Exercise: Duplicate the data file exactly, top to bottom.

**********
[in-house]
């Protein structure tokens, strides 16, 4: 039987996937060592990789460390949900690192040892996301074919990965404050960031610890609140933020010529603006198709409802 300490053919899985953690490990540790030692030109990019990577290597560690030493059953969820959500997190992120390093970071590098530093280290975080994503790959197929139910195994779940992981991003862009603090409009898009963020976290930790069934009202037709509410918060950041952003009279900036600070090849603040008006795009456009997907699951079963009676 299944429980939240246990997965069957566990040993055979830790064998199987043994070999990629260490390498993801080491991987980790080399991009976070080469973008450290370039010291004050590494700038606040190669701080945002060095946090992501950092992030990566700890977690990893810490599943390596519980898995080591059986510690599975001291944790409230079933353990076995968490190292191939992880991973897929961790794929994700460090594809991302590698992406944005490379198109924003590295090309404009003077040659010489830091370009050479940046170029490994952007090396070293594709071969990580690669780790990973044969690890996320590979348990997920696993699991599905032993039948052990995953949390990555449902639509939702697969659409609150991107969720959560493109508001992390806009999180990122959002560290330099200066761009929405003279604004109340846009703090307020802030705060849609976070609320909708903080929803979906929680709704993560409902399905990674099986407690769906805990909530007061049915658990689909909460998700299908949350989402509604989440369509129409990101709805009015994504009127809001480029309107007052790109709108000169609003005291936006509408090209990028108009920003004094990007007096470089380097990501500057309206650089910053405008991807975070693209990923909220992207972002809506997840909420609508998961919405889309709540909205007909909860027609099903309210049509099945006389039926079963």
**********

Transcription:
[in-house]
């Protein structure tokens, strides 16, 4: 039987996937060592990789460390949900690192040892996301074919990965404050960031610890609140933020010529603006198709409802 300490053919899985953690490990540790030692030109990019990577290597560690030493059953969820959500997190992120390093970071590098530093280290975080994503790959197929139910195994779940992981991003862009603090409009898009963020976290930790069934009202037709509410918060950041952003009279900036600070090849603040008006795009456009997907699951079963009676 299944429980939240246990997965069957566990040993055979830790064998199987043994070999990629260490390498993801080491991987980790080399991009976070080469973008450290370039010291004050590494700038606040190669701080945002060095946090992501950092992030990566700890977690990893810490599943390596519980898995080591059986510690599975001291944790409230079933353990076995968490190292191939992880991973897929961790794929994700460090594809991302590698992406944005490379198109924003590295090309404009003077040659010489830091370009050479940046170029490994952007090396070293594709071969990580690669780790990973044969690890996320590979348990997920696993699991599905032993039948052990995953949390990555449902639509939702697969659409609150991107969720959560493109508001992390806009999180990122959002560290330099200066761009929405003279604004109340846009703090307020802030705060849609976070609320909708903080929803979906929680709704993560409902399905990674099986407690769906805990909530007061049915658990689909909460998700299908949350989402509604989440369509129409990101709805009015994504009127809001480029309107007052790109709108000169609003005291936006509408090209990028108009920003004094990007007096470089380097990501500057309206650089910053405008991807975070693209990923909220992207972002809506997840909420609508998961919405889309709540909205007909909860027609099903309210049509099945006389039926079963």